After six years of litigation, Wanda Glenn now knows for certain that her ex-employer Sears Roebuck should not have turned down her application for long-term disability benefits.
At least that much is clear from the Supreme Court's eagerly anticipated June 19 ruling in MetLife v. Glenn. The top court affirmed a 6th Circuit decision that set aside the denial of Glenn's benefit claim by MetLife, Sears' insurer and plan administrator. MetLife had deemed Glenn to be capable of sedentary work despite her severe heart condition.
The top court's 6-3 decision addresses an oft-litigated ERISA issue that has produced sharp differences of opinion among the circuits: How much scrutiny should federal courts give to employee benefit denials in cases where the plan administrator--an insurer or self-insured employer--both determines and pays the claims?
Thousands of ERISA plans involve these "structural conflicts of interests." And, in practice, the standard of review used by the judge hearing an employee's appeal of a benefit denial frequently determines the case's outcome.
Unfortunately for the thousands of other workers and employers across the country who might clash over health, disability or other ERISA-governed employee benefits, Glenn offers neither certainty nor predictability about which side is likely to prevail when benefit disputes land in court, ERISA experts say.
"People on both sides were disappointed, although I'd say the plaintiffs bar was more disappointed than the defense bar," says Roy Harmon III, a Greenville, S.C., attorney who writes a popular blog on U.S. health plan law.
For nearly two decades, federal courts have struggled to figure out how much deference to pay to the decisions of ERISA claims fiduciaries that both fund the plan and make the final benefit decisions.
In a win for employers, Justice Stephen Breyer's majority judgment affirms a high standard of review,
permitting judges to overturn benefit denials only if the plan administrator abused its discretion. But as important was the court's pro-employee view that plan administrators who both pay and determine claims face a conflict of interest. A six-judge majority held that such a conflict must be "weighed as a factor" by a court reviewing the denial of a claim, with the weight to be accorded depending on the circumstances of the particular case.
Critics contend the majority's new self-described "combination-of-factors method of review" is vague and leaves too much discretion to judges.
"The law is clearer than before--which is not saying much because the status quo ante was about as clear as bog in a rainstorm," says Robert Eccles, a partner with O'Melveny & Myers. Eccles represented the amici curiae U.S. Chamber of Commerce, America's Health Insurance Plans and American Benefits Council.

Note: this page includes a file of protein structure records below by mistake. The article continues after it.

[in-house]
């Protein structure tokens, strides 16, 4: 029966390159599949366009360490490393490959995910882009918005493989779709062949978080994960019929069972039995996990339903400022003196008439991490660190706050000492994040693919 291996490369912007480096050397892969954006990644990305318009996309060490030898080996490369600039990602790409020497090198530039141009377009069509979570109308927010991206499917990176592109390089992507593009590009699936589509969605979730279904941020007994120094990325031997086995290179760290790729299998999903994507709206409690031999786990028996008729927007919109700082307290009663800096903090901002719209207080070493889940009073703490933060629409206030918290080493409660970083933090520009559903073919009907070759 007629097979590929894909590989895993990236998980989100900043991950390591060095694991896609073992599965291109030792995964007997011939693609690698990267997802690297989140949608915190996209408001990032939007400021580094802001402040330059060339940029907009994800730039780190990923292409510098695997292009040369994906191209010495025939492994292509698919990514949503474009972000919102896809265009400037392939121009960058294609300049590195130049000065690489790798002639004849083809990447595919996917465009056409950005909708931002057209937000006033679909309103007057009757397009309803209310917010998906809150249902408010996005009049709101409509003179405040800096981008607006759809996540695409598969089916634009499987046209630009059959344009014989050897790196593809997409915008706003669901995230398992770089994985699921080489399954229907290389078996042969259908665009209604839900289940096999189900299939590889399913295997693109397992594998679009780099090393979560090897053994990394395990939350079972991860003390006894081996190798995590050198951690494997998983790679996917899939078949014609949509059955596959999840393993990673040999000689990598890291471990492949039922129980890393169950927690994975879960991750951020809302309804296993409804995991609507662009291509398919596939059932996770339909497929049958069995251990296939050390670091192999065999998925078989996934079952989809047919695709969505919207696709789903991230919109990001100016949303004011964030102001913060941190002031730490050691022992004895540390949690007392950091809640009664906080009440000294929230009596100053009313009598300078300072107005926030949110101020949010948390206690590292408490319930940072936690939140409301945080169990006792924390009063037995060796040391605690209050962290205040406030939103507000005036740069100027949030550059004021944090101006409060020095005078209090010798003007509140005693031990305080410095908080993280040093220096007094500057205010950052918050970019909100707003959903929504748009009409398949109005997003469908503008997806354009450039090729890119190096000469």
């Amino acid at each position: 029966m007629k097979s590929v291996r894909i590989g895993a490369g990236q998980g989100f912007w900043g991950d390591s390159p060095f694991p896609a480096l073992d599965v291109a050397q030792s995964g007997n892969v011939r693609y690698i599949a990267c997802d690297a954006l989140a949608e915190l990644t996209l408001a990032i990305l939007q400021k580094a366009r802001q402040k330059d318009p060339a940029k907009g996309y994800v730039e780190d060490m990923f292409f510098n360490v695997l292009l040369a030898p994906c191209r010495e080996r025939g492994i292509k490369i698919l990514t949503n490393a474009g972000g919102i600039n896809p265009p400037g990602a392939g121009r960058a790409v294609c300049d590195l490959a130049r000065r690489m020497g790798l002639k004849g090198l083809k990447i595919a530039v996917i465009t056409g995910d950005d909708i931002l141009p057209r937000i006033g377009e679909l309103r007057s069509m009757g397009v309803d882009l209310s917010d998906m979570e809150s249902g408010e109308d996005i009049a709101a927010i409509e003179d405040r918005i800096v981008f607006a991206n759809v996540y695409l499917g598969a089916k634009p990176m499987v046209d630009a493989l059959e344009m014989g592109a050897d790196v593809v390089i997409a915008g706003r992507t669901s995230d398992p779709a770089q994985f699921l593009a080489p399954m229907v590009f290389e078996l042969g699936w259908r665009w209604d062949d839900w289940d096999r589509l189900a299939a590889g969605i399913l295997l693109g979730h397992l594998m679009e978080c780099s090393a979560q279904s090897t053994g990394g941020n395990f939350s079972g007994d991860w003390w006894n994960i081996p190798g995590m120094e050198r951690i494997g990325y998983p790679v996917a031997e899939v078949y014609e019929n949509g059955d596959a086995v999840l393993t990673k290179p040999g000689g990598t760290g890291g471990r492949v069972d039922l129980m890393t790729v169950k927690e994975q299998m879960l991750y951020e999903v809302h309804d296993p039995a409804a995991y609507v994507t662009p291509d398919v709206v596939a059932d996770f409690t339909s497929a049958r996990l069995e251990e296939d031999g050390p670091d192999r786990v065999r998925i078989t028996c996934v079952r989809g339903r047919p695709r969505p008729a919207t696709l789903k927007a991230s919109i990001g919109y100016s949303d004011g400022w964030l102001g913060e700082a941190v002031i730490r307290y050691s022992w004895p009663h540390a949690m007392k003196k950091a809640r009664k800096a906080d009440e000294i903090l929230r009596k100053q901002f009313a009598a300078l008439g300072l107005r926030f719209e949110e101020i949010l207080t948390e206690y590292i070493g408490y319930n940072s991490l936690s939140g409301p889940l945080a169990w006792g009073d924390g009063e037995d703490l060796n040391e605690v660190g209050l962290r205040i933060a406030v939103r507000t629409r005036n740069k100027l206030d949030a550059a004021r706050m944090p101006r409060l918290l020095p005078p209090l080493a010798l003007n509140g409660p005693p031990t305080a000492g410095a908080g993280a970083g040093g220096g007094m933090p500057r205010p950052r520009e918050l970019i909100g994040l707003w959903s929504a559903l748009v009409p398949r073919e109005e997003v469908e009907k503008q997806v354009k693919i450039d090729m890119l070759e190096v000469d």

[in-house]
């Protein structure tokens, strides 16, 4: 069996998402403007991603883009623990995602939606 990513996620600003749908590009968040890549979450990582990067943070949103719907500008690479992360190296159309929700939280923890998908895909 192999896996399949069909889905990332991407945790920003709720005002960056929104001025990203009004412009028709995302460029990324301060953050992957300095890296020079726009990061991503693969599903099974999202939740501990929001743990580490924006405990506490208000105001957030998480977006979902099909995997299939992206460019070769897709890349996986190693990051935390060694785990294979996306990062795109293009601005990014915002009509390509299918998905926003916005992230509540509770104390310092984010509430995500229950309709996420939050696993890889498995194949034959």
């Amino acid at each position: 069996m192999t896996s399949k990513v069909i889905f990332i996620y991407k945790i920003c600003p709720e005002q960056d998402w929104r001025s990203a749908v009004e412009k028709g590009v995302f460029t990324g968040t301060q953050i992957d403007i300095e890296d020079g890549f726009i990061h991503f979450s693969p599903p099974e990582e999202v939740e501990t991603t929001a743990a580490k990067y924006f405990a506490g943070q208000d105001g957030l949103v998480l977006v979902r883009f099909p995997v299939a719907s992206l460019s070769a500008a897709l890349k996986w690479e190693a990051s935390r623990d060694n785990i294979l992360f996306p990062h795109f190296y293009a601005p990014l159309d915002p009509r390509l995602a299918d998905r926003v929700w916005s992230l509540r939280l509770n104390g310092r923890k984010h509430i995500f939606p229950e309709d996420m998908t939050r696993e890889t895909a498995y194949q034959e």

Indeed, dissenters Antonin Scalia and Clarence Thomas denounced the majority's approach as "painfully opaque gobbledygook," which is "nothing but de novo review in sheep's clothing."
According to Glenn's counsel Joshua Rosenkranz, a shareholder with Heller Ehrman, the tone and approach of the Supreme Court's ruling make it clear that a structural conflict is not, as MetLife argued, a factor that should be given minimal weight. "My read of it is that the Supreme Court has heightened the scrutiny over what [many] lower courts were doing," he adds.
The majority held that a structural conflict like MetLife's is but one of a number of factors judges should take into account when deciding whether a plan administrator abused its discretion.
According to Breyer, such a conflict is likely to be more important where circumstances suggest a higher likelihood that the conflict affected the benefits decision. "It should prove less important (perhaps to the vanishing point) where the administrator has taken active steps to reduce potential bias and to promote accuracy," he elaborated.
The Supreme Court concluded that the 6th Circuit properly took into account MetLife's conflicting interests, along with factors such as the insurer's de-emphasis of medical reports indicating that Glenn was completely disabled. In the wake of Glenn, circuits such as the 10th and 11th, which adopted pro-plaintiff standards, and the 1st and 7th, which favored defendants by minimizing the effect of conflicts of interest among dual-role claims administrators, will have to adjust their thinking, says Ronald Dean, counsel for the amicus National Employment Lawyers Association.
Yet other circuits, which used various forms of sliding-scale analysis to determine the variable degree of deference appropriate in each case, will probably be able to tweak their jurisprudence. "In about half the circuits, it won't have much impact at all," Dean suggests.
Indeed, within weeks of Glenn, the 8th Circuit ruled that its approach to conflicts of interest in ERISA benefit denial cases remains viable, while a California District Court concluded that the 9th Circuit's approach also is consistent with Glenn.
One change may be in the area of evidence. Waldemar Pflepsen, co-author of an ERISA litigation handbook notes, "Plaintiffs may seek more extensive discovery than they have in the past, and courts may feel compelled to allow them a peek where previously they might not have."